Helicotylenchus multicinctus

 

Contents

 

Rev 04/11/2018

Spiral Nematode Classification Hosts
Morphology and Anatomy Life Cycle
Return to Helicotylenchus Menu Economic Importance Damage
Distribution Management
Return to Hoplolaimidae Menu Feeding  References
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Classification:

        Tylenchina
        Tylenchoidea
         Hoplolaimidae

  Helicotylenchus multicinctus (Cobb, 1893) Golden, 1956 

  Synonyms:

      Tylenchus multicinctus Cobb, 1893
      Tylenchorhynchus multicinctus (Cobb) Micoletzky, 1922
      Anguillulina multicincta (Cobb) Goodey, 1932
      Rotylenchus multicinctus (Cobb) Filipjev, 1936
      Rotylenchus iperoiguensis Carvalho, 1956
      Helicotylenchus iperoiguensis (Carvalho) Andrassy, 1958


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Morphology and Anatomy:


A,B,C = "spiral" configuration of relaxed adults; G,H = male tails; I,J = female tails

Female:

  • Length, female: 0.47-0.53 mm
  • Body arcuate to c-shaped when relaxed; annules distinct, about 1.5 µm wide at midbody.
  • Lateral fields not areolated, with 4 incisures, about one-fourth of body width.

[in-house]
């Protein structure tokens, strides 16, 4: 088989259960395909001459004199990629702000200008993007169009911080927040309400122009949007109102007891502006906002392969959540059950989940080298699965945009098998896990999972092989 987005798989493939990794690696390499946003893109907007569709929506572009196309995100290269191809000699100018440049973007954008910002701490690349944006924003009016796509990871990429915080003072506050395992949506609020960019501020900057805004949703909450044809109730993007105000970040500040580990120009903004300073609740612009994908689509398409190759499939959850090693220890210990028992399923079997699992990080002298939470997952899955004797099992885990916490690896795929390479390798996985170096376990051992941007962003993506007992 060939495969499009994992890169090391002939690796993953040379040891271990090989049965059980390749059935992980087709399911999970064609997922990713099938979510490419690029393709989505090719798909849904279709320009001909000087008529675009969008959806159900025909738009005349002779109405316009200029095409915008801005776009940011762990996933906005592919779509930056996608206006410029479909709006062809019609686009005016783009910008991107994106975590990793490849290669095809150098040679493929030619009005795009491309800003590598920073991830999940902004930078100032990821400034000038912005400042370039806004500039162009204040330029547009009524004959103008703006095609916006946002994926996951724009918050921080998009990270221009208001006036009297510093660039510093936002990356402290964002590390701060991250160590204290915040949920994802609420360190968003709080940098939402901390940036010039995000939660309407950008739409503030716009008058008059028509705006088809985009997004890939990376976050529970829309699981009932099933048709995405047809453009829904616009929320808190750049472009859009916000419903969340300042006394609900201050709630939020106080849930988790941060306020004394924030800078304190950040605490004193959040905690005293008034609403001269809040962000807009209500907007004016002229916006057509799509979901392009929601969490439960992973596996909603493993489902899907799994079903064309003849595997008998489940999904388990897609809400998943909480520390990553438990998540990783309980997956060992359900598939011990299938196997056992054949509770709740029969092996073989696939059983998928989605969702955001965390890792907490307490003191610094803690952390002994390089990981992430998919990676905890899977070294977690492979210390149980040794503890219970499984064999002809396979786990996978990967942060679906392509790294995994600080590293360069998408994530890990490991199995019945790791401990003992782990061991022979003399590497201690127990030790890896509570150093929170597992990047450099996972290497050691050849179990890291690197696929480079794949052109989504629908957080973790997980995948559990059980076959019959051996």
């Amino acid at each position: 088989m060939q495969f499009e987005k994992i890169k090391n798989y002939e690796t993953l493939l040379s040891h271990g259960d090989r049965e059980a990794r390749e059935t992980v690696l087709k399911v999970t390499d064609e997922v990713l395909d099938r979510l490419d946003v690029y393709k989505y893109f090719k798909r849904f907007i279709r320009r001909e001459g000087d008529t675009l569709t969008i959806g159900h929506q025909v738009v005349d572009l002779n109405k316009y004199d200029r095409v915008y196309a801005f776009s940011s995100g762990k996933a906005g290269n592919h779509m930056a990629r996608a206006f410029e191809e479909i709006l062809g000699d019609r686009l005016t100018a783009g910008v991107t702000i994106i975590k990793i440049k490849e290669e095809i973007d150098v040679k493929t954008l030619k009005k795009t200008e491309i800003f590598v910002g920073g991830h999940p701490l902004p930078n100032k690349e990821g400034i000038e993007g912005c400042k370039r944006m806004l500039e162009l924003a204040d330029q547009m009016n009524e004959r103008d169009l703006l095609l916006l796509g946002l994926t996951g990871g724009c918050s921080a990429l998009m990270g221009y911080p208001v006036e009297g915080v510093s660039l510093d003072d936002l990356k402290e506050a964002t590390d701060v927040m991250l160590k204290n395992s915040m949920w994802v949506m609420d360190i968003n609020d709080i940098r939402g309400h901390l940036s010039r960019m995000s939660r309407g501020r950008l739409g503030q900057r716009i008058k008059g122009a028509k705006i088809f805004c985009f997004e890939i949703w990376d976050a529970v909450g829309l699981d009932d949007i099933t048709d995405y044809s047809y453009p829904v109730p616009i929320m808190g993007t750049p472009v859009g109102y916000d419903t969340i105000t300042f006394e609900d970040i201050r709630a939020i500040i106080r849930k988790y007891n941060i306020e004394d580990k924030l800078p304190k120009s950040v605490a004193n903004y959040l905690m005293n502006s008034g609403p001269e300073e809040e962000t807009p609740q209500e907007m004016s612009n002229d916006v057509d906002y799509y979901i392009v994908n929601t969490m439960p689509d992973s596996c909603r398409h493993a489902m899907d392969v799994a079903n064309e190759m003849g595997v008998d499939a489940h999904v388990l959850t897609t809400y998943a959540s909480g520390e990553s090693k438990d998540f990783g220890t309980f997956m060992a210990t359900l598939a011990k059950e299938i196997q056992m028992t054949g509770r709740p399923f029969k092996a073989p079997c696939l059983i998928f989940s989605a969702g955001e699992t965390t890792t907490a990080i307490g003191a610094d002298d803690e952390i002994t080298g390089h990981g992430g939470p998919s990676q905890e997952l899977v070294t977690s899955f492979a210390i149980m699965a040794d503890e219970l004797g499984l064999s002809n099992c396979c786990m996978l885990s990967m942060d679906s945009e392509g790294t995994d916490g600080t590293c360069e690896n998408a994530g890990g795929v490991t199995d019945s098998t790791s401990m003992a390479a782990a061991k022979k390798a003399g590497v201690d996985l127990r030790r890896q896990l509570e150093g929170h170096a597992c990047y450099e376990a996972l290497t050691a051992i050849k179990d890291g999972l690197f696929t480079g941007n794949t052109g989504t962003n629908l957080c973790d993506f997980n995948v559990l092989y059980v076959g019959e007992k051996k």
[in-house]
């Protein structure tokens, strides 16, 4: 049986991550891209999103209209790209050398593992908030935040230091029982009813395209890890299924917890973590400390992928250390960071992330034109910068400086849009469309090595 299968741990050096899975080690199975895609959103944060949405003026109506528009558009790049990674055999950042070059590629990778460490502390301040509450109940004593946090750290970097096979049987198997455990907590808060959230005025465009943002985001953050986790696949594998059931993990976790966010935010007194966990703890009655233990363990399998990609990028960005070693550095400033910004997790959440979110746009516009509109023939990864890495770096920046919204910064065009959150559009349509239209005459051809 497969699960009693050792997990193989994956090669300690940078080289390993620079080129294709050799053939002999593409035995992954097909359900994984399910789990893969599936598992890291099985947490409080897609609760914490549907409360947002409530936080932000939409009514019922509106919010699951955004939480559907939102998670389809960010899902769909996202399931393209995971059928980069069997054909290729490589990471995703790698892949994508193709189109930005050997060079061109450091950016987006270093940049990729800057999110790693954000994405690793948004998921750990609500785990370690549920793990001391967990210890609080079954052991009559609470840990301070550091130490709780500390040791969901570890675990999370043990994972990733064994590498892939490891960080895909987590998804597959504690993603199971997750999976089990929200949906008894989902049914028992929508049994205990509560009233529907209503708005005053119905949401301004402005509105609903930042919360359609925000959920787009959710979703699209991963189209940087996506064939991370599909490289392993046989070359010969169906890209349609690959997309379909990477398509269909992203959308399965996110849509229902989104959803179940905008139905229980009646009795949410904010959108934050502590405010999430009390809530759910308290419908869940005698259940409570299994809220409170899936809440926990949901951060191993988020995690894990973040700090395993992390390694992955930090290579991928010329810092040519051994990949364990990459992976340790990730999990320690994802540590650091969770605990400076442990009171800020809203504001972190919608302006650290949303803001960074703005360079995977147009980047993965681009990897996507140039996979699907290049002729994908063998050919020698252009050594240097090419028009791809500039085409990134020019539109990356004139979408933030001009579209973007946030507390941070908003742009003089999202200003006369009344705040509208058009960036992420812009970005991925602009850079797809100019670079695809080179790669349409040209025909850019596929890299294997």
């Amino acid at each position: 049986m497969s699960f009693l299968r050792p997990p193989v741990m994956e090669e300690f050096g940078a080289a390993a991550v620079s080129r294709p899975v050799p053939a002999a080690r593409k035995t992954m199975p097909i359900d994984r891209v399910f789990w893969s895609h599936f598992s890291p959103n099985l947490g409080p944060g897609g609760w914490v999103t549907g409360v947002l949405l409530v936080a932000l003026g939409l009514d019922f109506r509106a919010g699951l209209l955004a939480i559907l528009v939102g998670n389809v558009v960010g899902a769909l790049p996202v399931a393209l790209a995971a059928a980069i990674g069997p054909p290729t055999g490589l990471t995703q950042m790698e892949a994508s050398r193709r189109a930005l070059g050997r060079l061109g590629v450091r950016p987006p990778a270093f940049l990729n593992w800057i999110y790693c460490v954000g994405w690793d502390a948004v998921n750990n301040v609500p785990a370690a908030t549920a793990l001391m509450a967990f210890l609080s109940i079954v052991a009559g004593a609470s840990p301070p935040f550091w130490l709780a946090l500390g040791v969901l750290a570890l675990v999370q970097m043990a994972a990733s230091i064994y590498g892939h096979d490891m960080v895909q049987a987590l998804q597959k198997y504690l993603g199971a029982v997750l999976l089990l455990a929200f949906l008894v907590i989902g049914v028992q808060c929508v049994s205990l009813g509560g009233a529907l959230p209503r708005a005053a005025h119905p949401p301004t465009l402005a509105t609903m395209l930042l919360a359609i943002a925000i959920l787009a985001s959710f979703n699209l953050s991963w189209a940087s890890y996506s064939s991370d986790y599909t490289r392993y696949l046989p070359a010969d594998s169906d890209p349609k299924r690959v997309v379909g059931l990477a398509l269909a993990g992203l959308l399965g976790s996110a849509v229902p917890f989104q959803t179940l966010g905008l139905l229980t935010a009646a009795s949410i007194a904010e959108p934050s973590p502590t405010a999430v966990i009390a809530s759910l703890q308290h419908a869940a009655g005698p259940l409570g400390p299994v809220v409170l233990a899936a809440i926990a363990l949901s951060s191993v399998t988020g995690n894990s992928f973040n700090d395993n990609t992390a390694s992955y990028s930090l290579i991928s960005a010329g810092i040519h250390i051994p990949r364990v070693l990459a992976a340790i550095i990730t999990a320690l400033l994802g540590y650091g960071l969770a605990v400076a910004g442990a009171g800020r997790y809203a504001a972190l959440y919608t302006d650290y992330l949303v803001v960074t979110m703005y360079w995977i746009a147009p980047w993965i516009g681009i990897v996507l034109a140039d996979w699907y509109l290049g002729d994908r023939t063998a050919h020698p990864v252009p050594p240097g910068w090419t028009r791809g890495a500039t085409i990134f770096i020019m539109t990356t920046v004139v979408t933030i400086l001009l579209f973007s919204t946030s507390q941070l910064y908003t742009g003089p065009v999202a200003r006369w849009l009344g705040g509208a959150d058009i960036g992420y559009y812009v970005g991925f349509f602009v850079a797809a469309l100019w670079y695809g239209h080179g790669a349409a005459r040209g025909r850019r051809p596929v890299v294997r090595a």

• Lip region hemispherical, slightly offset, with 3-5 (usually 4) annules and a prominent oral depression terminally; framework heavily sclerotized, with conspicuous outer margins extending posteriorly through 3 to 4 body annules, which are much narrower at that region than at others.
  • Anterior and posterior cephalids usually indistinct, 0 to 1 and 4 to 6 annules posterior to cephalic framework, respectively. 
  • Stylet guiding tube prominent, bulbous.  Stylet well developed, 21-24 µm long, with prominent basal knobs measuring 5-6 µm across, and having outer margins directed forward, resulting in anterior surfaces appearing flattened or concave. 
  • Procorpus usually expanded anteriorly.
  • Median esophageal bulb round to oval with small valve in center; about 6 body annules long.
  • Esophageal glands compact, wrapped around front end of intestine; dorsal glands anterior to subventrals. 
  • Excretory pore level with or close to esophago-intestinal junction.
  • Hemizonid usually distinct, 2-3 annules long, 0-3 annules anterior to excretory pore